Friday, October 29, 2004

The Criminal Justice Military-Industrial Complex (Article Evaluation)

I just finished reading an article titled The Militarization of Policing in the Information Age by Kevin D. Haggerty and Richard V. Ericson, published in the Journal of Political and Military Sociology in Winter, 1999 (Volume 27, pages 233-255, no link to article available).

The authors provide a fascinating analysis of the directed technology transfer of military technologies to the police. The authors are both Canadian academics and assess developments in Canada, Great Britian, and the US.

While several US cities have embraced [surveillance] efforts, the UK has been the leader among western nations in their attempts to surveil the city. It has reached the point that a city dweller in Britain can now expect to be caught on film every five minutes. Such efforts have a clear military lineage. For example, the British leadership in this area can be traced in part to the several decades of experimentation with electronic counterinsurgency and antiterrorist city planning conducted in Belfast by the British Army. (citations omitted)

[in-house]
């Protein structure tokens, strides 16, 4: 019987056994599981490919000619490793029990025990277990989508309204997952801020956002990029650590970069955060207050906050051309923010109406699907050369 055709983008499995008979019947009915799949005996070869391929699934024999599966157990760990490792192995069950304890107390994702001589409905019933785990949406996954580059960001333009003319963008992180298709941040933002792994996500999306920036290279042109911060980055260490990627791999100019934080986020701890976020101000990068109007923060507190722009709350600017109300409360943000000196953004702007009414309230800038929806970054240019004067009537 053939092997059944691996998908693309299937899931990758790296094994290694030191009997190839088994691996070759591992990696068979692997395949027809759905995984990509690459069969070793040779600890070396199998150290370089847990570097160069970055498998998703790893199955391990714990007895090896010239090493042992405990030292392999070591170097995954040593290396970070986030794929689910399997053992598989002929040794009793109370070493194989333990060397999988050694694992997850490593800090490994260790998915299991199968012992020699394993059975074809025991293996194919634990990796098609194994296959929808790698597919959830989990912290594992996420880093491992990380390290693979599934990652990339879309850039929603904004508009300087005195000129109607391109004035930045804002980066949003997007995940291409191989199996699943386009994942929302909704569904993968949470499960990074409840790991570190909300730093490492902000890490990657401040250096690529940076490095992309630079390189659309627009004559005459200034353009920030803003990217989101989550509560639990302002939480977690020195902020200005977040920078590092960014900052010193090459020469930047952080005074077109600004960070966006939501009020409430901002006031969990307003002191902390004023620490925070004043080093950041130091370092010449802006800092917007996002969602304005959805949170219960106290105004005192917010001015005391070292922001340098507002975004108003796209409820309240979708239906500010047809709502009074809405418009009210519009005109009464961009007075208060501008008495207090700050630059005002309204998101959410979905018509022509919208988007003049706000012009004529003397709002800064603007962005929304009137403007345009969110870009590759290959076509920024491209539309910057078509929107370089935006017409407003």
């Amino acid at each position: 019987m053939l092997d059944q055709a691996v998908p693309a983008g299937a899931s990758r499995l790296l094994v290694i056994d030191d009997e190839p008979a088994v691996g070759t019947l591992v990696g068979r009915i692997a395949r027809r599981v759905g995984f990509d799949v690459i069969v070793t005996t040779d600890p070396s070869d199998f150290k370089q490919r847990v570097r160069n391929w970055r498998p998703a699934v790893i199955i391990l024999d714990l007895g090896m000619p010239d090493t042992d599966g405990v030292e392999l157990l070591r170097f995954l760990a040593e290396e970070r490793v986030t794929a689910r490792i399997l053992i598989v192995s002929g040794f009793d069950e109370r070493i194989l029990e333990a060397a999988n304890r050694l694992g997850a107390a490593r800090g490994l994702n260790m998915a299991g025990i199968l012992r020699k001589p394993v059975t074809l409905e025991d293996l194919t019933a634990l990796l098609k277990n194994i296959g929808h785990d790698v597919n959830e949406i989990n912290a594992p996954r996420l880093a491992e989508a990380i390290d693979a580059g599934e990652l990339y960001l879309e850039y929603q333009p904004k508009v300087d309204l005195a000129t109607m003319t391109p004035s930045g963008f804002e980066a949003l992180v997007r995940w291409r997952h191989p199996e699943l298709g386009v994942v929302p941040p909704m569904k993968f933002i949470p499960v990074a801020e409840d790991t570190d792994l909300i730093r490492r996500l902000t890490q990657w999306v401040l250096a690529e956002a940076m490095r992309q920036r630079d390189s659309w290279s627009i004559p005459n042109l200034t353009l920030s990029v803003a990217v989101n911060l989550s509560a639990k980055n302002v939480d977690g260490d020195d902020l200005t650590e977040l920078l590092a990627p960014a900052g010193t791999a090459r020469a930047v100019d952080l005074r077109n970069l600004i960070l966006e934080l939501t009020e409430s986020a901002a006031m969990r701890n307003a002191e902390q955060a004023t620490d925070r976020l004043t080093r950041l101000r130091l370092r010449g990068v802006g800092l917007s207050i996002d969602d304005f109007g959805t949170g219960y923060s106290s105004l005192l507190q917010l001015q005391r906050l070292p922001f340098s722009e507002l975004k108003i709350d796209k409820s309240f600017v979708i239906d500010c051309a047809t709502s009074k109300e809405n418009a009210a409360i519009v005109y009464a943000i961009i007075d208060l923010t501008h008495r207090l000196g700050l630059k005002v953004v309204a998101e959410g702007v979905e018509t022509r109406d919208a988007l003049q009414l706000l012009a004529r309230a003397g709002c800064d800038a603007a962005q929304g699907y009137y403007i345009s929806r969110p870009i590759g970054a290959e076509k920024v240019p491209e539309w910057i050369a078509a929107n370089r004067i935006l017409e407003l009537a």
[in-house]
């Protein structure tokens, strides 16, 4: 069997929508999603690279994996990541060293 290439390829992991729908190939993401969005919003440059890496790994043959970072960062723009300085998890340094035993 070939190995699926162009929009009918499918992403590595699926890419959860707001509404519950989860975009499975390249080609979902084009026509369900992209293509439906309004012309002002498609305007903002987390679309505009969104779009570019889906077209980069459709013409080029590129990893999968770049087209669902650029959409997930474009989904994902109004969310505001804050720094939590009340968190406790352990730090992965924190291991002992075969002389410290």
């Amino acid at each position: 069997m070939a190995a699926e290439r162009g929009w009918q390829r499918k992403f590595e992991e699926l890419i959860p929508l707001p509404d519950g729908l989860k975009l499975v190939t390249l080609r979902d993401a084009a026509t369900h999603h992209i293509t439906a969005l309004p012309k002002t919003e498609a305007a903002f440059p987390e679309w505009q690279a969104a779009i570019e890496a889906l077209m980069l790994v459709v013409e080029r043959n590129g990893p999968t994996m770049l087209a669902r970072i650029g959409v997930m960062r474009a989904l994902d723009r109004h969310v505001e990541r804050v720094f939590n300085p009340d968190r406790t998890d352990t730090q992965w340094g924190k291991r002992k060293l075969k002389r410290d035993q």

The end of the Cold War caused many defense contractors to seek civilian markets for their products and thus qualify their product line as "dual use", thus creating an additional Defense Department funding justification, opening up civilian and police technology funding sources, as well as creating a vast secondary market.

This has given the police many new surveillance and data mining tools to play with. The social implications of these new forms of police surveillance are of great interest to me. The authors write in their conclusion:
The introduction of such communication technologies into policing is no t the harbinger of a totally controlled society. What we appear to be witnessing is the emergence of a society where both surveillance and the public knowledge of such surveillance is increasingly the norm. It is this reflexive public appreciation of surveillance which can introduce a dynamic interplay between the watchers and the watched. Even as the optics of these new technologies become more refined, people search out spaces (both physical and informational) beyond official scrutiny and attempt to creatively turn the gaze back upon the official watchers. (citations omitted)

If you have the time, I suggest reading the whole article. It's available from your local library through the magic of InterLibrary Loan (ILL).

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